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The Federal Reserve is cracking down on giant banks' reckless borrowing

Joshua Lott/Getty Images
  1. A new proposed Federal Reserve regulation will put tougher limits on how much debt (and therefore risk) the eight largest banks in America can carry.
  2. This new rule is, by design, similar to — but tougher than — the international regulation negotiated in Basel, Switzerland.
  3. Even though the formal rule is tougher, seven of the eight banks are already in compliance with it — JP Morgan will need about $22 billion in additional capital.
  4. Banks have until 2019 to comply, so JP Morgan can easily raise the needed $22 billion out of retained profits between then and now. This just means reduced payouts to shareholders.

Why bank leverage matters

These regulations relate to the amount of "capital" a bank needs to have, which is also sometimes described as capping the amount of "leverage" the bank can have. Those are two different ways of saying that the rule limits borrowing. It says that for every $X in investments that a bank makes, there is a maximum amount that can be financed with debt. Debt-financed investments are appealing to bank shareholders because they're more profitable when they pay off, but they're riskier for the economy because they make it more likely that the bank will go bust.

Thinkers led by Stanford University's Anat Admati have been pushing for tougher bank leverage rules for years now as the best way to prevent future bank bailouts. And the Federal Reserve has been listening and promulgating tougher rules, without going as far as Admati wants.

Rather than offer a simple, broad, one-size-fits-all leverage rule, the Fed is basing the regulation on several factors. One is simply the size of the banks — the bigger you are, the more stringent the rule. The other is the scope of the operation — banks that have complicated structures and lots of overseas dealings face a tougher rule. The last is the nature of your debt-funding. If you rely more on very short-term debt, you face a tougher rule. The point in all cases is that really big banks, very globalized banks, and banks with a lot of short-term debt are subject to bigger risks. A limit on leverage minimizes risk, so the riskier banks face a tougher rule.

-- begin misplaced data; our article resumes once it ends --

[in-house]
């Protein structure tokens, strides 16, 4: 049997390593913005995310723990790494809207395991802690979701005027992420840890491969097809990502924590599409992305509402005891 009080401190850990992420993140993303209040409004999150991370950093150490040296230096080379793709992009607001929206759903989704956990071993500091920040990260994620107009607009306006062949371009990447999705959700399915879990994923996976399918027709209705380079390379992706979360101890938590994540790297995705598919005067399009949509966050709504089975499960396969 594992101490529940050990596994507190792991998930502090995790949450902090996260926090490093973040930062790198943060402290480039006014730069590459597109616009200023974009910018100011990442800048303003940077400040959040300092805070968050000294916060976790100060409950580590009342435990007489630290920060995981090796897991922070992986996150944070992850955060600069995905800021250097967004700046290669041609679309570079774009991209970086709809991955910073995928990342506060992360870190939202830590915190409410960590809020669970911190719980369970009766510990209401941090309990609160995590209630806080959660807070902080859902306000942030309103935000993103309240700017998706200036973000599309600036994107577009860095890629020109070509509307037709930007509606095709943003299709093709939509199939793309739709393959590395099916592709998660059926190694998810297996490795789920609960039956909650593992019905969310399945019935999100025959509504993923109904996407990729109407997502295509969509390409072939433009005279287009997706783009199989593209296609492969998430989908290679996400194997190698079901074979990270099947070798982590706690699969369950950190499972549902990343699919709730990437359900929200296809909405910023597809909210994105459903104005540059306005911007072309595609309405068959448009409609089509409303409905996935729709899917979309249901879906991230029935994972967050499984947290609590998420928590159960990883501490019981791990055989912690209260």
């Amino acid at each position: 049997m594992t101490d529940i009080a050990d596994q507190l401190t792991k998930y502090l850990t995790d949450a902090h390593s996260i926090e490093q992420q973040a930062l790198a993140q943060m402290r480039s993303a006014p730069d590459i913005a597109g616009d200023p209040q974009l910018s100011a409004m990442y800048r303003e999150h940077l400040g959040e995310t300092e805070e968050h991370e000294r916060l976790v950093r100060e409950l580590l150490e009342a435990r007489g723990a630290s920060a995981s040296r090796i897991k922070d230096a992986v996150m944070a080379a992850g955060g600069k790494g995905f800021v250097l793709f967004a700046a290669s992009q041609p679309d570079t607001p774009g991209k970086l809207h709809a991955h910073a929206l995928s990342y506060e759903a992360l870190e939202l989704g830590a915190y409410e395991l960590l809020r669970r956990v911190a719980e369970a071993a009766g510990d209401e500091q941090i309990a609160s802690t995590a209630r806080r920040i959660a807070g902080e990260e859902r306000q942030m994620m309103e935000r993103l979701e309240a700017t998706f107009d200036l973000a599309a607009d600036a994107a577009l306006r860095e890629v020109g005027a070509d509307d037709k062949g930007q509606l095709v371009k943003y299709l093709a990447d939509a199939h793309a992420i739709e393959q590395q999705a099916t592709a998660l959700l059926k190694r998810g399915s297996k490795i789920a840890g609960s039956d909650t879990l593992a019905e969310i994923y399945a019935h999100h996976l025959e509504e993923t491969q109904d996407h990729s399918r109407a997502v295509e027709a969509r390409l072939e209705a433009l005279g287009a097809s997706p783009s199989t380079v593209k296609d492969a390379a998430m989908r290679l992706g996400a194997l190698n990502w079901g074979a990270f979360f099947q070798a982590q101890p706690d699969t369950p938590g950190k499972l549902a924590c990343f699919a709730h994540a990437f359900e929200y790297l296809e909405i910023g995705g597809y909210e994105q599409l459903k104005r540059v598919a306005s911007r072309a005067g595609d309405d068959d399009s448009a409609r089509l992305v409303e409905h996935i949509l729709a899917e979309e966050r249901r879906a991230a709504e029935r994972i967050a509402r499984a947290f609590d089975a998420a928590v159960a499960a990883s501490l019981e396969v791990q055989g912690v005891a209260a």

The competitiveness criticism

On their own behalf, America's banks argue that it's short-sighted to make them follow a tougher rule than their international rivals. They say that these rules will mean lost business and lost competitiveness for the American financial services industry.

Admati says that this is nonsense. That offering banks bailouts when they go bust without restricting borrowing in good times amounts to a kind of subsidy. Banks are proposing, in essence, that the US and Europe get into a competition to see who can do the most to subsidize risky banking. That might make sense if risky banking were some kind of important social good, but since it isn't it's perverse to worry about competitiveness.

In reality, however, it's actually reasonably common for countries to seek competitiveness through business subsidies. Much of the political controversy over the Export-Import Bank or global trade negotiations about agricultural policy take this form. Whether you find the banks' specific competitiveness argument persuasive will hinge in part on your view of the larger question around subsidies and competitiveness in general.

Are the rules tough enough?

On the other side are the continuing chorus of critics who hold that the current regulatory framework remains far too permissive.

The generally conservative economist John Cochrane has proposed that we ban bank borrowing altogether (and in exchange eliminate many other kinds of bank regulations) — an idea that's circulated on-and-off in academic circles for over a century but rarely gained political momentum. Senators Sherrod Brown (D-Ohio) and David Vitter (R-Louisiana) have proposed legislation that would have the same general structure as the Fed's rules, but bind more severely and likely encourage the largest banks to split themselves up.

What's next?

The rule now heads for a comment period in which lobbyists for the relevant banks will get a chance to try to persuade the Fed to change its tune. Big banks will try to get it watered-down, while representatives of smaller banks may advocate for a tougher rule. The general trend since the financial crisis has been for the comment-and-lobbying phase to result in rules getting laxer, but the Fed has been a partial exception to this trend and has often surprised people with the strength of its rulemaking.

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